India is in the throes of one of its darkest moments since independence as a catastrophic second Covid-19 wave tears through it with dizzying speed.
The country recorded an all-time high of more than 386,000 new infections on Thursday, along with more than 3,500 deaths. Most experts say the actual number of fatalities is far higher.
Prime minister Narendra Modi and his government have been accused of exacerbating the crisis by failing to prepare after a sharp drop in cases led to claims the country was in the “endgame” of the pandemic.
The latest surge has surpassed anything endured since Covid-19 first struck. It has cut across the country’s many social, economic and geographic divides, affecting both rich and poor in rural and urban areas.
The turmoil has been intensified by a crippling shortage of life-saving supplies such as oxygen as well as new Covid-19 variants. New lockdowns are also threatening to derail the recovery of what had been the world’s fastest-growing large economy.
Here are the stories of four people confronting the crisis.
During the first wave last year, Aparna Hegde’s ward at the government-run Cama hospital for women and children had about 60 patients at a time. As India’s second wave surged, the number of patients shot up to 100.
She said the strain on hospitals had exposed a lack of preparation and chronic neglect of public healthcare. India spends only about 1 per cent of gross domestic product on the sector.
“We don’t learn from our mistakes at all,” she said. “The first wave ended and we didn’t think that a second wave could come.”
Circumstances are so dire that Hegde was unable to secure a hospital bed and oxygen for a younger colleague with no comorbidities in Delhi in time to save him. “That young man should not have died,” she said.
Hegde, who runs Armman, a non-profit organisation that works with mothers and children, said the strain was affecting other spheres of public health, with potentially long-term consequences. Child immunisation campaigns had been derailed and pregnant mothers were struggling to receive treatment, she added.
“India doesn’t have to be like this. That’s the thing that’s heartbreaking,” she said. “That’s why it hurts that much more.”
The ancient city of Varanasi, on the banks of the sacred Ganges river, is where many Hindus wish to be cremated, which they believe allows their soul to complete its journey to heaven and be released from the cycle of birth and death.
But the flow of bodies to Hindu crematoriums, as well as Muslim or Christian cemeteries, is relentless.
Vishwanath Chaudhary, 39, is the raja, or king, of the Dom caste, which has for generations worked at Varanasi’s cremation grounds.
With the number of bodies arriving daily rising to 100 — compared with as few as 15 last year — the searing heat and leaping flames have become unbearable.
“Our family has been traditionally involved in managing the crematoriums for generations. No one has ever seen anything like this,” Chaudhary said.
“[Last year] was nothing like what we are witnessing this time. The situation is horrific,” he added. “At such times humanity is often lost.”
So dire is the onslaught that it has sparked shortages of wood for the pyres, with vendors raising prices significantly.
More than 15 years ago, Ram Vilas Gupta left his family and village in India’s vast hinterland for the metropolis of Mumbai, where he drove a taxi and lived five to a room.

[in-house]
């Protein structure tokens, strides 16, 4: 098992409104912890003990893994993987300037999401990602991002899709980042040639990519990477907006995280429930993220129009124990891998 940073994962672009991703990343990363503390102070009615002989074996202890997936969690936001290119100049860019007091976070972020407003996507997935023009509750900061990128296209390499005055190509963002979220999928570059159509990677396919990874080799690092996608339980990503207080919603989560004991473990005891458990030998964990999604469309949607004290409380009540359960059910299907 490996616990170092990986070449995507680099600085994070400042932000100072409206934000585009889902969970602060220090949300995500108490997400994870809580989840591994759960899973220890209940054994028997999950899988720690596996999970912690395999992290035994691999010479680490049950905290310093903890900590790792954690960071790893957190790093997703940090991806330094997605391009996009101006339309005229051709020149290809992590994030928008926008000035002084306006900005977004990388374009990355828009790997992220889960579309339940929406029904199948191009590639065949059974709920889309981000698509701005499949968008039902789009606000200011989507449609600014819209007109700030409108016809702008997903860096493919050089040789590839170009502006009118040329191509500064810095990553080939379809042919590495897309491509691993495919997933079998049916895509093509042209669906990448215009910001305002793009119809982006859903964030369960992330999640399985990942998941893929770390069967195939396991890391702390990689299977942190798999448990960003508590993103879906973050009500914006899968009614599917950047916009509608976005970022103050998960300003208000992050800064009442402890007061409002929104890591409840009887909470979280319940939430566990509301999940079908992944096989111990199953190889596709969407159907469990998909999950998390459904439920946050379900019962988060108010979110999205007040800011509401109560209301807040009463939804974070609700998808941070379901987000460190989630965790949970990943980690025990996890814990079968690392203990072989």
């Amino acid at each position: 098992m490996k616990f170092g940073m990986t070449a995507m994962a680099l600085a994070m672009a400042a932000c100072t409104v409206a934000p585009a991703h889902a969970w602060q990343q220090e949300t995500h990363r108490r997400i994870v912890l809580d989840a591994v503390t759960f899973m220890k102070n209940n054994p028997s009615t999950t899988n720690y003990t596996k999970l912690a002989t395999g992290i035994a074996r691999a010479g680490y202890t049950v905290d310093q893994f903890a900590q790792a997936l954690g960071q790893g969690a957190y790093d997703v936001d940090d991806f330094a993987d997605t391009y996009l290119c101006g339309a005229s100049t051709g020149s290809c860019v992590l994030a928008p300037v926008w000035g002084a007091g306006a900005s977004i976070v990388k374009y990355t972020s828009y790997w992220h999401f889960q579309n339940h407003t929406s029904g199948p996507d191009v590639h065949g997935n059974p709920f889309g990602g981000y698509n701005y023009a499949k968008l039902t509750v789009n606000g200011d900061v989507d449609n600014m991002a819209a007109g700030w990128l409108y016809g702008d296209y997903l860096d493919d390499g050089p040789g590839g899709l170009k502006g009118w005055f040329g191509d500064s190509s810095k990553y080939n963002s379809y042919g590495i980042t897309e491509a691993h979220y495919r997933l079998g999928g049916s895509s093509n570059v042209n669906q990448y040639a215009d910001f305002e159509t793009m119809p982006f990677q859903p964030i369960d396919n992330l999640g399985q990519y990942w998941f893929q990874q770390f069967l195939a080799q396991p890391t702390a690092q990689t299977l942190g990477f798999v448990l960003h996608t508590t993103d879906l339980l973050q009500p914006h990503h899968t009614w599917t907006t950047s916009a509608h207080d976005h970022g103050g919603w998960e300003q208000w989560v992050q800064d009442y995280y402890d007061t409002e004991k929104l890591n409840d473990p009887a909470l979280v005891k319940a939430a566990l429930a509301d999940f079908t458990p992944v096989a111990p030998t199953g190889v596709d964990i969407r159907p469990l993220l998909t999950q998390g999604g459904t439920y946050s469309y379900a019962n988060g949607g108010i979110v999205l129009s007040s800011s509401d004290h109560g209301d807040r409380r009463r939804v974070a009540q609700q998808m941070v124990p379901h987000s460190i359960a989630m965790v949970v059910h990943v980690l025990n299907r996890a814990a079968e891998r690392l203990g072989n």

Like millions of other migrants, the 45-year-old was forced into an epic, desperate journey home last year after the country entered a nationwide lockdown and his savings ran out.
With India’s caseload falling sharply towards the end of last year — and the economy expected to roar back — he returned to Mumbai and was soon bringing in his pre-Covid monthly earnings of up to Rs18,000 ($243).
However, the recovery did not last. By late March, with Mumbai hard hit by a second Covid-19 wave, his taxi customers stopped coming and his earnings dried up.
Now back in his village and jobless once again, Gupta does not know how he will repay the Rs40,000 of debt he took out during last year’s crisis. “What to do?” he said. “All my savings [are gone]. We had a very difficult time.”
His biggest fear now is that the virus, which is tearing through rural India, will arrive in his village, where many still doubt it even exists.
“That’s why I came to the village — because of corona. Some people say there is no corona. But I am very afraid.”
Like so many others in recent weeks, 57-year-old Sourindra Bhattacharjee tried and failed to find a hospital bed for his loved one.
India’s middle and upper-classes typically enjoy access to world-class healthcare, even as the poor depend on underfunded government hospitals.
But now, even those who can afford it are struggling to secure treatment.
After the blood oxygen levels of Bhattacharjee’s diabetic elder sister, Gouri, dropped below 80 per cent, the business professor consulted with doctors who advised him to get her hospitalised. A healthy blood oxygen reading is above 90 per cent.
But with beds at hospitals in Delhi full, his two attempts to get treatment for his sister failed. At one emergency room he was turned away by a doctor who pointed to a young man with oxygen levels as low as 13 per cent. “Look at his reading,” the doctor told him. “Now tell me, who should we choose?”
“I realised there was no point trying,” Bhattacharjee said. “I brought her home.” He found an oxygen cylinder for his sister, but he did not have the equipment needed to hook her on to it.
His sister is still at home with him while he tries to ensure she recovers — and not become infected himself. “She seems to be on the mend,” Bhattacharjee said. “God has been kind to me.”
Additional reporting by Harry Dempsey in London